Germany and France demand the reintroduction of border controls

By Martin Kreickenbaum
26 April 2012

The interior ministers of France and Germany, Claude Guéant and Hans-Peter Friedrich, are seeking to reintroduce border controls inside the European Union. In a letter to the EU Commission in Brussels, dated April 17, and leaked to the Süddeutsche Zeitung, they demand that national governments receive “the power of a 30-day temporary reintroduction of internal border controls.” The decision on such action, which Guéant and Frederick have described as a “last resort,” is ultimately to be made by the respective states.

The letter from Guéant and Friedrich, which appeared just a few days before the first round of the French presidential election, was obviously intended as a boost to the campaign of Nicolas Sarkozy on the part of the German government. Under pressure from the extreme right National Front, Sarkozy has been trying for some time to increase his election chances by stirring up xenophobia and resorting to law-and-order slogans.

At a campaign rally in early March, Sarkozy threatened that France would leave the EU Schengen Agreement and abolish the free movement of people in Europe if the EU did not take steps to stem the flow of immigrants across the continent’s external borders. The letter to the EU Commission represents official support for Sarkozy on this issue from the government led by Angela Merkel.

The letter, however, has an importance that goes far beyond a mere electoral tactic. It is another warning that the old national divisions within Europe that led to two world wars in the last century are returning, under conditions where living standards are being hammered by austerity measures.

The Schengen Agreement came into force in 1995 and largely removed border controls inside Europe to allow the unimpeded flow of capital, goods and individuals. At the same time, extensive measures were undertaken to strengthen the continent’s external border in order to restrict the movement of immigrants from eastern Europe and non-EU countries. According to human rights organisations, an estimated 15,000 immigrants trying to enter the European Union have died at borders since the introduction of the Schengen Agreement.

The treaty also increased the powers of the border police to control railway stations and main roads in order to hunt down refugees and illegal migrants.

Under conditions of growing poverty across Europe, France and Germany now want to restore their internal borders. There is widespread agreement on this question within the European Commission, with differences limited to the distribution of powers. The EU Commission has made a proposal for an amendment of the Schengen Agreement to be discussed on Thursday. It also wants to allow various Schengen states to reintroduce border controls for a limited period of 5 to 30 days. Contrary to the wishes of Friedrich and Guéant, however, this measure is to be subject to the approval of the Commission.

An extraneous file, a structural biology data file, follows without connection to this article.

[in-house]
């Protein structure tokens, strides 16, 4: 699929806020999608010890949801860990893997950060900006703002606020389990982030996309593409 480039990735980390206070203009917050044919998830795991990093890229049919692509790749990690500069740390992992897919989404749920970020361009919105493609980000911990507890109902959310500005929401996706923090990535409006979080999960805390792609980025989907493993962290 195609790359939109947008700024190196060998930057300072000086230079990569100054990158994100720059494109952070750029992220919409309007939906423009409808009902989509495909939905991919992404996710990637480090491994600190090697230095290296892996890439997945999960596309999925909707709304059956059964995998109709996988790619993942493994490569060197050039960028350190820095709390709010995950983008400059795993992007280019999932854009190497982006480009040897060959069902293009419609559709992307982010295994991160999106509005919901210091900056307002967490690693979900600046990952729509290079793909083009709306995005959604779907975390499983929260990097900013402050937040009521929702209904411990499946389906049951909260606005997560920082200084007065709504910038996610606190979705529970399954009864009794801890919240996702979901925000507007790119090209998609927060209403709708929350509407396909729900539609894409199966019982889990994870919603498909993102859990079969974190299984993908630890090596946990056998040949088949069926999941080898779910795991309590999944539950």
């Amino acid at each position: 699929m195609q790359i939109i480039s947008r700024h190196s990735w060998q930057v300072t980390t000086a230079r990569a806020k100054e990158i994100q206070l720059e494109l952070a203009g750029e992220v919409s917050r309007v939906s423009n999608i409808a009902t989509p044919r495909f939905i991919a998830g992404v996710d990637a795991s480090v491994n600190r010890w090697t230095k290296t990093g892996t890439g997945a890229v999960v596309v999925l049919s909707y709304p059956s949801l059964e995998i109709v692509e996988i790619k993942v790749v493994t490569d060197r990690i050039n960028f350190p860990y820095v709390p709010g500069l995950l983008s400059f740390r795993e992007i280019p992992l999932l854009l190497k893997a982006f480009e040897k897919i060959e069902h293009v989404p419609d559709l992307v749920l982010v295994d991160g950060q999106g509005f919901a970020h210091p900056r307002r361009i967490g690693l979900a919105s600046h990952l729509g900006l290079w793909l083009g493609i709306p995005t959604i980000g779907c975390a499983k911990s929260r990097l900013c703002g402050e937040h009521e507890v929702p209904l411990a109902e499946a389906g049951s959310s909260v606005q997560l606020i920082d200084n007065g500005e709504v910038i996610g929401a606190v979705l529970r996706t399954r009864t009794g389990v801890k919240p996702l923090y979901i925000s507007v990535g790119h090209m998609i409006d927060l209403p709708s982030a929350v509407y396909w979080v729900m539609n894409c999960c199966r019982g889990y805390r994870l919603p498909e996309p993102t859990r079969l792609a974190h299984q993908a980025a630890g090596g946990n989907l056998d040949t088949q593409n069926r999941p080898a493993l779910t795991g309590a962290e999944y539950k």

A similar procedure already exists. Under Article 23 of the Schengen Agreement, a country can close its borders for a limited period “in the event of a serious threat to public order or internal security”. For the past year, however, there have been repeated disputes over this provision between Brussels and national governments.

As a result, the French government unilaterally, and in open violation of the Schengen Agreement, introduced checks at its border to Italy following the outbreak of the revolution in Tunisia and the NATO-led war against Libya, which resulted in numbers of refugees crossing the Mediterranean and landing on Italian shores. At the same time, the former centre-right government in Denmark re-established checkpoints on its border with Germany.

At the council meeting of EU interior ministers on March 8 of this year, seven EU countries called on the Greek government to strengthen its borders with Turkey. In a joint statement, the interior ministers of Belgium, Germany, France, the United Kingdom, the Netherlands, Austria and Sweden accused the Greek government of showing a “lack of political will” and allowing its border to be “open like a barn door.” The respective interior ministers also threatened to reintroduce border controls to Greece if the latter proved unable to “effectively protect” its external border.